IF we do not reduce water use now, we will suffer along with wildlife, a Suffolk conservationist has warned.
Suffolk Wildlife Trust’s water for wildlife officer Penny Hemphill, who was involved in consultations for Environment Secretary Caroline Spelman’s Tuesday ‘drought summit’, warned river levels in the county are the lowest she has seen.
“People must value water and save it,” she said. “If it doesn’t rain, it’s going to affect us as well as the wildlife, with higher food prices.
“Water levels are extremely low. Some rivers and ponds have dried out where usually they are recharged at this time of year.”
There are particular concerns for amphibians which move back into ponds to breed now. While many animals move, for example, water voles will go from tributaries to the main rivers, amphibians in isolated ponds are stuck. Though conservation bodies control levels many wetland nature reserves, that depends on water being available.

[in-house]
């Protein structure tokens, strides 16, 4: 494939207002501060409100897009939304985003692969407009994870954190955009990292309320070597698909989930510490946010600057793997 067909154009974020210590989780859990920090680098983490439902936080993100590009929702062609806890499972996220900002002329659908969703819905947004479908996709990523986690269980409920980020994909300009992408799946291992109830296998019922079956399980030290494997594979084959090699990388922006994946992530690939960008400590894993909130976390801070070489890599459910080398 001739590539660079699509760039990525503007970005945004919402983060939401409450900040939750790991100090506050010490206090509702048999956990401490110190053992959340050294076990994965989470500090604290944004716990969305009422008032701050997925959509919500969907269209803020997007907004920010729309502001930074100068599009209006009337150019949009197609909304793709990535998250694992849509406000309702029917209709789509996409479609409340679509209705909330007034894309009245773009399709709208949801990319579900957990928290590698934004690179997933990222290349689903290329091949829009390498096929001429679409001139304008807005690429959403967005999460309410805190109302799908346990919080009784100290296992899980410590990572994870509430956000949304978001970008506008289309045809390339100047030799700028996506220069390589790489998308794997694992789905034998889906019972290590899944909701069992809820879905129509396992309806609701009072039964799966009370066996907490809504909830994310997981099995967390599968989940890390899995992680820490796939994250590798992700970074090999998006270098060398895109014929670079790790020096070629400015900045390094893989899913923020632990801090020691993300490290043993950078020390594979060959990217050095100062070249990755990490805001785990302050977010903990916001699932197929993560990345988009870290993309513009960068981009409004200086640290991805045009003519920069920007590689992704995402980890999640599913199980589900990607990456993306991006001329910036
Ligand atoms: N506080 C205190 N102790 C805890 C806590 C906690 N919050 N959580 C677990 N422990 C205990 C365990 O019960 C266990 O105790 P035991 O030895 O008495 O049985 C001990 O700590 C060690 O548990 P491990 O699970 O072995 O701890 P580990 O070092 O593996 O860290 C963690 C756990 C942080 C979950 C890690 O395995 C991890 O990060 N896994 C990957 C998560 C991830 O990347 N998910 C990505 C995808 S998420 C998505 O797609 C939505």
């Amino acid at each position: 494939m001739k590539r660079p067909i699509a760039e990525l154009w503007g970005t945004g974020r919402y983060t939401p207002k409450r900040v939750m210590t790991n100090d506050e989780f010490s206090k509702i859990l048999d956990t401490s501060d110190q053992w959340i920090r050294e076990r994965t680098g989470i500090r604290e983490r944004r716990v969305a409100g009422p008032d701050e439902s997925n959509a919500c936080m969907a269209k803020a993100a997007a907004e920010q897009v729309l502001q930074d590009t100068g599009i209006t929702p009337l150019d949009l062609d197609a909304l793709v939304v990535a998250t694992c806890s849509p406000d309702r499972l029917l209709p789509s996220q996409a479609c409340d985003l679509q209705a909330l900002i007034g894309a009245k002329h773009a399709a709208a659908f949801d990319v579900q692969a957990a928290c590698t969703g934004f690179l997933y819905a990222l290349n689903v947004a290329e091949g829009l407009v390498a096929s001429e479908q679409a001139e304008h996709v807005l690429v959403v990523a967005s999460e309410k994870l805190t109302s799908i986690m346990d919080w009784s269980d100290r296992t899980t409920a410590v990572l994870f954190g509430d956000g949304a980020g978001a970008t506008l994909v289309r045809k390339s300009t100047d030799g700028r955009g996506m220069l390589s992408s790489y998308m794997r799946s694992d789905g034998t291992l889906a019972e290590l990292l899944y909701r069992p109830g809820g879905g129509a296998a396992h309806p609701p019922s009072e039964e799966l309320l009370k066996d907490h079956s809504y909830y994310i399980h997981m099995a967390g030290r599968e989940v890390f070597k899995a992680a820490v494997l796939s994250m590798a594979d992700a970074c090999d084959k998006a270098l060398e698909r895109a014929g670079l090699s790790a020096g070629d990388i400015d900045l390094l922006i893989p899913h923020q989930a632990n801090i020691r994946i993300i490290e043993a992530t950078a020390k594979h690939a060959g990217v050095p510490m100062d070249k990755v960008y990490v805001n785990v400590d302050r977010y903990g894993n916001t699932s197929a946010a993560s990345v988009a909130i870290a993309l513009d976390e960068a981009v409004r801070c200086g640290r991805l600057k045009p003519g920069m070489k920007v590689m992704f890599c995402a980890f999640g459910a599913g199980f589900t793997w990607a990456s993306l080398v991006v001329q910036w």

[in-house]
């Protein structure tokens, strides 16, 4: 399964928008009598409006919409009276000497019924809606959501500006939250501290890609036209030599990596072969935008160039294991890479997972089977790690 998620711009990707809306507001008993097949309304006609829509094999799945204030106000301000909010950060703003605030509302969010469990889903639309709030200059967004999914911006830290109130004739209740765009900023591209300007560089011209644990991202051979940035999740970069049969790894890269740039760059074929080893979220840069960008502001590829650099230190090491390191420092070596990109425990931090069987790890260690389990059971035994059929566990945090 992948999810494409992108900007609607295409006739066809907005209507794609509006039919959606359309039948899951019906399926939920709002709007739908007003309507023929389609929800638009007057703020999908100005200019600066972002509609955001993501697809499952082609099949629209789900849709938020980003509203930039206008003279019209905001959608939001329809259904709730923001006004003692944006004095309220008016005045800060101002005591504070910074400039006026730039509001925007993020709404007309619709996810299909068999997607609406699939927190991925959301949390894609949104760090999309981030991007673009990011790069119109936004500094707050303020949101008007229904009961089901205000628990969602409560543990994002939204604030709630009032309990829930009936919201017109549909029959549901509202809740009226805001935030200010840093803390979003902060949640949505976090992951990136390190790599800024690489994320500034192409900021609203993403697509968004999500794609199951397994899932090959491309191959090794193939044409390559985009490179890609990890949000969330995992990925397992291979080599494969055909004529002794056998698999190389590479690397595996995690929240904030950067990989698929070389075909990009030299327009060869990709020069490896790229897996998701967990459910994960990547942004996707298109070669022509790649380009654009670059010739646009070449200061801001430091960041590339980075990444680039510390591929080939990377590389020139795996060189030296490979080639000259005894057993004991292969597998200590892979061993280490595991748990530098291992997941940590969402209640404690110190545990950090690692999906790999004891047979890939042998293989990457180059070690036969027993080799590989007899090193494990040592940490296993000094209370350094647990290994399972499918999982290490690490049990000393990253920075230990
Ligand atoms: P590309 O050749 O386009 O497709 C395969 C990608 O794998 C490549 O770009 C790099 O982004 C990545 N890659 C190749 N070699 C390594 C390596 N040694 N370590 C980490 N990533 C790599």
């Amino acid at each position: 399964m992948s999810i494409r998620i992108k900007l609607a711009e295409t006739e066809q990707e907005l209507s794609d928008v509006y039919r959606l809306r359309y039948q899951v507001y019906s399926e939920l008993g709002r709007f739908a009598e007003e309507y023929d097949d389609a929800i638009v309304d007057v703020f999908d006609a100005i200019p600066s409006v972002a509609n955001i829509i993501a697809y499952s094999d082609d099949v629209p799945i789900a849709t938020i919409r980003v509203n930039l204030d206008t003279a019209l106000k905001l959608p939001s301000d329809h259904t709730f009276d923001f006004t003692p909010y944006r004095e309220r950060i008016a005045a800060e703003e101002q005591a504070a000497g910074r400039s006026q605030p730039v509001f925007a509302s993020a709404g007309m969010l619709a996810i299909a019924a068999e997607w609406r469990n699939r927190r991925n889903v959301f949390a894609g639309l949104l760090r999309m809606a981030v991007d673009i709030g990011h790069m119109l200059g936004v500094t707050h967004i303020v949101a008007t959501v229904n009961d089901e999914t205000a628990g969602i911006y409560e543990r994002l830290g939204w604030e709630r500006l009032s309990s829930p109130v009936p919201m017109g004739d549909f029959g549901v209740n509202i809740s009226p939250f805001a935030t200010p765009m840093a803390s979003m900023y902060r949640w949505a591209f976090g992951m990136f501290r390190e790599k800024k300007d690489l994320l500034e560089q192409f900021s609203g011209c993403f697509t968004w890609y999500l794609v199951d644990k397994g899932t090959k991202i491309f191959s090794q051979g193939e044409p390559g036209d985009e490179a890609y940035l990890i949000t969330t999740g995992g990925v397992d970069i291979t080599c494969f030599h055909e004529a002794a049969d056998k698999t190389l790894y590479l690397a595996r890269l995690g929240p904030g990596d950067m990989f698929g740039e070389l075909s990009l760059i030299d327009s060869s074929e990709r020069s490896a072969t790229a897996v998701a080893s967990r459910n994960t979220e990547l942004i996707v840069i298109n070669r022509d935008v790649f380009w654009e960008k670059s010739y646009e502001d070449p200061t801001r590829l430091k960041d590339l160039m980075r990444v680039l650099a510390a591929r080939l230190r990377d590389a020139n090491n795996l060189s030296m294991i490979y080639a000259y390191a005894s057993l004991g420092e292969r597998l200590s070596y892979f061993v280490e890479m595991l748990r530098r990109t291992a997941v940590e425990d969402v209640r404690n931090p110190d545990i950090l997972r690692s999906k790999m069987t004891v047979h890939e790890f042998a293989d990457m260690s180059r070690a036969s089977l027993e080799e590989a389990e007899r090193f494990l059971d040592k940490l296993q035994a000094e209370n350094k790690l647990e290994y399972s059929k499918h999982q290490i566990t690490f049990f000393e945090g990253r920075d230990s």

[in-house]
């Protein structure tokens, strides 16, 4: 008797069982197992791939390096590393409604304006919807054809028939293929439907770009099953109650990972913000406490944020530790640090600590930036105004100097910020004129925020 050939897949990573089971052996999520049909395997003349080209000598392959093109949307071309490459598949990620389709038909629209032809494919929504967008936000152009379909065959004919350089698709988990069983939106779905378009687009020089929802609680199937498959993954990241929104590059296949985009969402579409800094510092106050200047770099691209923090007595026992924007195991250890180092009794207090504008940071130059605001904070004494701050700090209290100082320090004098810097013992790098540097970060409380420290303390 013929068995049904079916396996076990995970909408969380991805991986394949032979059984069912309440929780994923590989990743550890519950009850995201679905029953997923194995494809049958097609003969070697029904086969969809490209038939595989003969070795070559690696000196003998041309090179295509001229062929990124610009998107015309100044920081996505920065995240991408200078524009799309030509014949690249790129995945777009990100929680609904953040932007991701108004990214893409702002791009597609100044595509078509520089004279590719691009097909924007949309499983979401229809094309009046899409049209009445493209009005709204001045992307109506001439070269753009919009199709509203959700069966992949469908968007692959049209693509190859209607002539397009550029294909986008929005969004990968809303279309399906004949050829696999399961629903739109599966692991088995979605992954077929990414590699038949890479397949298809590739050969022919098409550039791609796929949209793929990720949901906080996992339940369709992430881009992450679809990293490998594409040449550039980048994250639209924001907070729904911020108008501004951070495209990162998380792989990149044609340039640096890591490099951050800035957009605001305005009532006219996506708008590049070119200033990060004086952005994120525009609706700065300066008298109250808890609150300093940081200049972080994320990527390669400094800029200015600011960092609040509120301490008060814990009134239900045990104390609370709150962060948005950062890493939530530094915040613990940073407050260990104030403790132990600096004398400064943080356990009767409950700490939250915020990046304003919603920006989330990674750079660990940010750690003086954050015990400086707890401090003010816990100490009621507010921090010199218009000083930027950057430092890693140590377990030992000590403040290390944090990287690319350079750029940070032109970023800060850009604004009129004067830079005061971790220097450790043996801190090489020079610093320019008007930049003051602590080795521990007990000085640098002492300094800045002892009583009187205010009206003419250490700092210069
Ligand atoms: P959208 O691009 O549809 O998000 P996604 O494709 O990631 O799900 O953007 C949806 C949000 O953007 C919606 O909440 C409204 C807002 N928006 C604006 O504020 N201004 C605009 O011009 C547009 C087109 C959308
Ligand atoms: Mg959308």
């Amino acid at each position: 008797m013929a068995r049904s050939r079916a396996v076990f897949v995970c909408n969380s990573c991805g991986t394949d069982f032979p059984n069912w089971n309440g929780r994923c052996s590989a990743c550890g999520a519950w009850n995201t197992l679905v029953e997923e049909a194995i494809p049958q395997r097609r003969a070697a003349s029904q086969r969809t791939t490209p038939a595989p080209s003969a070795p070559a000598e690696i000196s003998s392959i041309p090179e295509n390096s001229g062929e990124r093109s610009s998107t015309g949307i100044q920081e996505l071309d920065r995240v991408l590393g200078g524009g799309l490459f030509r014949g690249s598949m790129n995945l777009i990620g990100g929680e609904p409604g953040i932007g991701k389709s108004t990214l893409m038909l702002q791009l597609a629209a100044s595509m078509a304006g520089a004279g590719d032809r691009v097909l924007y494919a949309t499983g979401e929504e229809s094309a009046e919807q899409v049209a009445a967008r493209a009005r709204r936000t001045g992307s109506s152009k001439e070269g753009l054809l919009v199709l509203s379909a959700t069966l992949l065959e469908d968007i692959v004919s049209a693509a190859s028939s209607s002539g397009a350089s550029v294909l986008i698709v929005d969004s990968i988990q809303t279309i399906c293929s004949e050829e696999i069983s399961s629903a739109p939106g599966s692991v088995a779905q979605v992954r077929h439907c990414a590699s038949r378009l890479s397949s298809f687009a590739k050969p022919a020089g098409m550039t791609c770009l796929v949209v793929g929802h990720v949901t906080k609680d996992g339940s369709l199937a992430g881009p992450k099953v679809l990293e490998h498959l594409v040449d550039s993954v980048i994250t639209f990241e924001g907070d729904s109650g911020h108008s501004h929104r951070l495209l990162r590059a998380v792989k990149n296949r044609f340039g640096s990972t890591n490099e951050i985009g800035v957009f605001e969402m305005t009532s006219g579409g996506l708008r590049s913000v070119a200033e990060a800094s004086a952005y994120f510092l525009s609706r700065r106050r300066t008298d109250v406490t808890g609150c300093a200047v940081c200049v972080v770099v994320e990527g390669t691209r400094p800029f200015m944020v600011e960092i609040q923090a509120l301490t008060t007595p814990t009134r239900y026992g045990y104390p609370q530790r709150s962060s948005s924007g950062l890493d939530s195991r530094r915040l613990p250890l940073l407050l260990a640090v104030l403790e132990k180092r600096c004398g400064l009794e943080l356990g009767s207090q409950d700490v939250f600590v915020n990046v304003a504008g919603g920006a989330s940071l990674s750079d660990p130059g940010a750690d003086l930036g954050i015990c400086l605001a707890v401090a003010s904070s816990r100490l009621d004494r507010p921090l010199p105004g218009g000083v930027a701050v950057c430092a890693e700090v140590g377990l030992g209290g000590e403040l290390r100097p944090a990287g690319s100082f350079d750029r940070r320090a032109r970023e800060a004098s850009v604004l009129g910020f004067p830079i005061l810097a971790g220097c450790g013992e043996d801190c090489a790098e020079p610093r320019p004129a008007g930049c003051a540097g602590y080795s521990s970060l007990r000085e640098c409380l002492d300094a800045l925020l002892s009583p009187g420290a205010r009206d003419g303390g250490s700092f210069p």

The RSPB says springs on its Titchwell reserve in Norfolk are starting to slow down.
The Country Land and Business Association called for farmers to be given ‘a fairer allocation of water’. Its president, Harry Cotterell, said: “The Government needs to think about extending permitted development rights to build on-farm reservoirs. This could make a real difference during any drought.
“Our members in the Eastern region are seriously concerned about the potential for drought.”
Anglian Water said the region had experienced an exceptionally dry 18 months. Problems are worst in the west, which depends on the River Nene, but a spokesman warned there could be trouble for Suffolk which relies on underground sources.
“Ground water levels are low,” he said. “At the moment they’re still operating normally, but they’re not recharging. People need to recognise it is an exceptional situation and adapt their use of water accordingly.”